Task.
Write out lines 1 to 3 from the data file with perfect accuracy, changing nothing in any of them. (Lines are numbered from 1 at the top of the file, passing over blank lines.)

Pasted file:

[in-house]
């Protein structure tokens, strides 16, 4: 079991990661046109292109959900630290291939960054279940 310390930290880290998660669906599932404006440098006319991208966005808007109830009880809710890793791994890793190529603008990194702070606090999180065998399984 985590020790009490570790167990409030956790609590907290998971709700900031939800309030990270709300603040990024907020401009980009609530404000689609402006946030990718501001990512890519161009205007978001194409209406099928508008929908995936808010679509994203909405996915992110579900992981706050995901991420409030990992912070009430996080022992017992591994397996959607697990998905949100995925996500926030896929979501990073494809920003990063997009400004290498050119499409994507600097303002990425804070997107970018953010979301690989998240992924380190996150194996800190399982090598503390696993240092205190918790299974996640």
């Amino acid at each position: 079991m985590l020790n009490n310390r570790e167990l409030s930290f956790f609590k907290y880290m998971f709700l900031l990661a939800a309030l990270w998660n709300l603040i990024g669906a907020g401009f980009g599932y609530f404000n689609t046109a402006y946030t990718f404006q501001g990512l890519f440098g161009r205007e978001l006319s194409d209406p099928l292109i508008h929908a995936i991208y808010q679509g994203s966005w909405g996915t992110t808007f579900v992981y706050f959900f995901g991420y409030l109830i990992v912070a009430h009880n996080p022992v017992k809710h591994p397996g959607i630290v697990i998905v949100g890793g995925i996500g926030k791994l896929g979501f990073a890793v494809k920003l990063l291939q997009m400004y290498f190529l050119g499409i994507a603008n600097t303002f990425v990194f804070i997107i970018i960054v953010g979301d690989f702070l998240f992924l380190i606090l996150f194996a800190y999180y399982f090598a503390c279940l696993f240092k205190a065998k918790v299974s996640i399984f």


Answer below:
[in-house]
């Protein structure tokens, strides 16, 4: 079991990661046109292109959900630290291939960054279940 310390930290880290998660669906599932404006440098006319991208966005808007109830009880809710890793791994890793190529603008990194702070606090999180065998399984 985590020790009490570790167990409030956790609590907290998971709700900031939800309030990270709300603040990024907020401009980009609530404000689609402006946030990718501001990512890519161009205007978001194409209406099928508008929908995936808010679509994203909405996915992110579900992981706050995901991420409030990992912070009430996080022992017992591994397996959607697990998905949100995925996500926030896929979501990073494809920003990063997009400004290498050119499409994507600097303002990425804070997107970018953010979301690989998240992924380190996150194996800190399982090598503390696993240092205190918790299974996640």
């Amino acid at each position: 079991m985590l020790n009490n310390r570790e167990l409030s930290f956790f609590k907290y880290m998971f709700l900031l990661a939800a309030l990270w998660n709300l603040i990024g669906a907020g401009f980009g599932y609530f404000n689609t046109a402006y946030t990718f404006q501001g990512l890519f440098g161009r205007e978001l006319s194409d209406p099928l292109i508008h929908a995936i991208y808010q679509g994203s966005w909405g996915t992110t808007f579900v992981y706050f959900f995901g991420y409030l109830i990992v912070a009430h009880n996080p022992v017992k809710h591994p397996g959607i630290v697990i998905v949100g890793g995925i996500g926030k791994l896929g979501f990073a890793v494809k920003l990063l291939q997009m400004y290498f190529l050119g499409i994507a603008n600097t303002f990425v990194f804070i997107i970018i960054v953010g979301d690989f702070l998240f992924l380190i606090l996150f194996a800190y999180y399982f090598a503390c279940l696993f240092k205190a065998k918790v299974s996640i399984f």